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Laying the windward mark

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    Posted: 01 Jul 10 at 7:38pm

Done Com boat at quite a few events now with some good Race officers. They always use the compass and cotton on a stick to take a bearing before laying the windward mark, All makes totall sense, it needs to be accurate.....

......anyway Question: Does anyone bother with all this for the standard club races or do you just stick a moist appendage in the air and use best judgement?

or other method?



Edited by GK.LaserII
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Post Options Post Options   Quote radixon Quote  Post ReplyReply Direct Link To This Post Posted: 01 Jul 10 at 9:50pm
We use set buoys and start line for club racing. For Events
it is a burgee on Committee boat and use that.

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Post Options Post Options   Quote JimC Quote  Post ReplyReply Direct Link To This Post Posted: 01 Jul 10 at 10:13pm
I'm somewhat of a disbeliever when it comes to "perfect" beats: I'd rather the race crew just got on with the racing. On tidal courses any attempt to set a super accurate beat is surely doomed because of the tide, and inland 9 times out of 10 if you get the windward mark to within +- 5 degrees that's going to be less than the wind will swing about during the race anyway...

Here's a related question: would folks rather the race crews moved the windward mark on every lap so that the beats at least start true, or would they rather they left it so at least you have know exactly where it is and have a better idea of which side of the track is paying?
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Post Options Post Options   Quote Guests Quote  Post ReplyReply Direct Link To This Post Posted: 01 Jul 10 at 11:26pm

Originally posted by JimC

I'm somewhat of a disbeliever when it comes to "perfect" beats: I'd rather the race crew just got on with the racing. On tidal courses any attempt to set a super accurate beat is surely doomed because of the tide, and inland 9 times out of 10 if you get the windward mark to within +- 5 degrees that's going to be less than the wind will swing about during the race anyway...

Agree, super accurate isn't possible although I think the attempt is worth it, particularly on the sea where it can remain steadyish for a while, at times, maybe, if you're lucky.

How do you establish the windward mark and what do you take into consideration?

Why do ROs at opens do it with a compass and indicator? Is is worth making a fuss?



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Post Options Post Options   Quote Guests Quote  Post ReplyReply Direct Link To This Post Posted: 02 Jul 10 at 9:53am

.....OK, lets rephrase the question:

When not using a com boat our start line is sighted from the race office but sometimes the wind blows along the beach allowing us a good windward start. in fact we have that forecast for this weekend, SW.

Other times the windward leg has to be on another part of the course.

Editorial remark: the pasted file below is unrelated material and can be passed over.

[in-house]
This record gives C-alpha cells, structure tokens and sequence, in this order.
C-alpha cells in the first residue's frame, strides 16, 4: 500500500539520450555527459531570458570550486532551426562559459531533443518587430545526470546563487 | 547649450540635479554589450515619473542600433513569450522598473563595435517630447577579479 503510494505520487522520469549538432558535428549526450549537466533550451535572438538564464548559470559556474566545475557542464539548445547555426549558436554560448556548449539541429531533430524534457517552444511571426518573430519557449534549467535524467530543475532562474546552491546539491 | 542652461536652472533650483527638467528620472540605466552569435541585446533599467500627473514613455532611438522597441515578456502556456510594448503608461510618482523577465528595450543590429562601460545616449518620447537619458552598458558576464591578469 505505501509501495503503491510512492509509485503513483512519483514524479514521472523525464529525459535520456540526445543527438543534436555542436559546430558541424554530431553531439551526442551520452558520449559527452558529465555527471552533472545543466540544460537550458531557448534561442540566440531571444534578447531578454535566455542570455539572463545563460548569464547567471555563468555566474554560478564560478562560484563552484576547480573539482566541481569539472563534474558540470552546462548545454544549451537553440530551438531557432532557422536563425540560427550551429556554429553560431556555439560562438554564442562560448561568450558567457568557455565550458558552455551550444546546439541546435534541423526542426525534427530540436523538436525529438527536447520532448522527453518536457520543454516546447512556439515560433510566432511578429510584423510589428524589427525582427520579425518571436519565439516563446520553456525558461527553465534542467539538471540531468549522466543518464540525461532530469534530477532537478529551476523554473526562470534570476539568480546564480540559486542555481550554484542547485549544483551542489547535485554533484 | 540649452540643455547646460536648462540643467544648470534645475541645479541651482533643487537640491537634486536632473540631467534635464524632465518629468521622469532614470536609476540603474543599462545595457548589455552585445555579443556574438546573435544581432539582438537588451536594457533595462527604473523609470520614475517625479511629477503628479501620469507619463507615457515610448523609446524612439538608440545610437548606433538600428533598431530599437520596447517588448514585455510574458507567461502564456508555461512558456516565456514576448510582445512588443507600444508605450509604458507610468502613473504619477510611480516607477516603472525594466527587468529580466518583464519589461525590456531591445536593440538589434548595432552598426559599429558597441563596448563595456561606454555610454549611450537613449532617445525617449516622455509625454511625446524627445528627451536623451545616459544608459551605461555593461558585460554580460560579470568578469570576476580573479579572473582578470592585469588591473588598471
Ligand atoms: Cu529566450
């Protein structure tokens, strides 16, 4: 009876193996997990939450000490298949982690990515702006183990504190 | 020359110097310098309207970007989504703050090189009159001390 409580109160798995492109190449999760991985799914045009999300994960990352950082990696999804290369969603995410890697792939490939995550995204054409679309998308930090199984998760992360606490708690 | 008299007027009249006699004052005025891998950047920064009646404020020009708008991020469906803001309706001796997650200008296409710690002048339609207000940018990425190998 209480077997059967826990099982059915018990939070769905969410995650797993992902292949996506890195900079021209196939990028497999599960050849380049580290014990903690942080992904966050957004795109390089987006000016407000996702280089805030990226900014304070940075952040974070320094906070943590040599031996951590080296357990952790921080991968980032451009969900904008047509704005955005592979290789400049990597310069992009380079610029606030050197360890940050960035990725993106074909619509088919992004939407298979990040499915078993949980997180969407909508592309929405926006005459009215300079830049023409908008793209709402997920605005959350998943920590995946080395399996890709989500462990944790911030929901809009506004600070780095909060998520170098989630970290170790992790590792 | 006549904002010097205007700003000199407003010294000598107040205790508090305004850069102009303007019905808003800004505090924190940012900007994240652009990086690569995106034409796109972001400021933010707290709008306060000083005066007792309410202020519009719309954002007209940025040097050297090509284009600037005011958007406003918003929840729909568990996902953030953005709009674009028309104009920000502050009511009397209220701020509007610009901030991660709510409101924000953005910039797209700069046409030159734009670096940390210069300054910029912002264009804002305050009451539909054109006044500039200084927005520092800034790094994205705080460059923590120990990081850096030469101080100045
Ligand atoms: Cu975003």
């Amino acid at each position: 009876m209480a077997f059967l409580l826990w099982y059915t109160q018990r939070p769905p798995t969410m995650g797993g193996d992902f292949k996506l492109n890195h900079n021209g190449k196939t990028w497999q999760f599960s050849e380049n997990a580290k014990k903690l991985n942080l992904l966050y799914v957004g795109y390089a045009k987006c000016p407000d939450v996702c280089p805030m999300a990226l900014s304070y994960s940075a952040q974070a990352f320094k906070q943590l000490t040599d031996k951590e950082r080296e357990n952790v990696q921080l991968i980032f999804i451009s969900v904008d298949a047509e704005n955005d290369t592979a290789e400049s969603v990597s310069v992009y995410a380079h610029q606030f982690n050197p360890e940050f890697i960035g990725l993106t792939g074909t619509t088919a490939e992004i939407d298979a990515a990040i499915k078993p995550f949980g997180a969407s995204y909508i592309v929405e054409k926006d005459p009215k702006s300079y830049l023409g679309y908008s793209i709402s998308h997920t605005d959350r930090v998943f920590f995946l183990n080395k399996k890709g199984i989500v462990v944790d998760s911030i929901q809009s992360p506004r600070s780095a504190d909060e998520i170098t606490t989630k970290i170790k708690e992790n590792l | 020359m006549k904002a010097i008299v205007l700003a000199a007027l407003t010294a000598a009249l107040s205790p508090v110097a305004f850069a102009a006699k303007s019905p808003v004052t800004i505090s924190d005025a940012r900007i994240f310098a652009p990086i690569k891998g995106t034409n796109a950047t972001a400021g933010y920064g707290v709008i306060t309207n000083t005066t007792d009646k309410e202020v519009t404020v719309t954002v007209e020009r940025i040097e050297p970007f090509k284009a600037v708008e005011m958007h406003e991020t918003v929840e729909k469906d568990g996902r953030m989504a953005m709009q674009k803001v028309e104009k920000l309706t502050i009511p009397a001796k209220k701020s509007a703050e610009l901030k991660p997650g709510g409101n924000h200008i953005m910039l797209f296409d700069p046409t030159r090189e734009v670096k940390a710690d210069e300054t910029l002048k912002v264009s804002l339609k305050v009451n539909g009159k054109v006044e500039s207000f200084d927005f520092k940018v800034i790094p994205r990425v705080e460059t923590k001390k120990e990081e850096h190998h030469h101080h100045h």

Lets assume that we're on the rib and we've got to do the work. What degree of bias would you be happy with in each situation? .......

.......just after a few personal opinions.

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Post Options Post Options   Quote Guest Quote  Post ReplyReply Direct Link To This Post Posted: 02 Jul 10 at 10:03am

If it is roughly right then just get on with it ...

Championship course need to be close to square but club racing just get on with the show ....

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Post Options Post Options   Quote gordon Quote  Post ReplyReply Direct Link To This Post Posted: 02 Jul 10 at 10:20am
A Race Officer on an anchored committee boat is measuring  the true wind. Boats in a current are feeling the result of the wind and the tide. In a strong cross current in a light wind there can be 15s or more difference.

I set the line square to the wind measured by the RIB laying the pin end, and get the windward mark layer to set the mark where the Committee boat would be dead down wind. Rough and ready but it seems to work.

In a current it is probably preferable to have a true RUN rather than a true beat. The fleet should split down the run and spend roughly ame amount of time on each gybe.

Gordon
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Post Options Post Options   Quote Guests Quote  Post ReplyReply Direct Link To This Post Posted: 02 Jul 10 at 10:23am
Originally posted by Guest#260

If it is roughly right then just get on with it ...

Championship course need to be close to square but club racing just get on with the show ....

Thanks Rick, that's seriously all I was after.....

So in answer to the original question you advocate best judgement.

The reason for asking, My experience of club races have been entirely at one club..I have done opens / away events etc. So I have no idea what to think on this issue,  I'm just gauging others opinions.

When you say roughly right, would you be happy with a windward leg that could be sailed on one tack?

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Post Options Post Options   Quote alstorer Quote  Post ReplyReply Direct Link To This Post Posted: 02 Jul 10 at 10:28am
No- that would be well out of line I reckon.
-_
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Post Options Post Options   Quote Guests Quote  Post ReplyReply Direct Link To This Post Posted: 02 Jul 10 at 10:37am

Originally posted by gordon

A Race Officer on an anchored committee boat is measuring  the true wind. Boats in a current are feeling the result of the wind and the tide. In a strong cross current in a light wind there can be 15s or more difference.

Gordon

Absolutely....but there are ways of remaining reasonably stationary but probably not worth the hassle.

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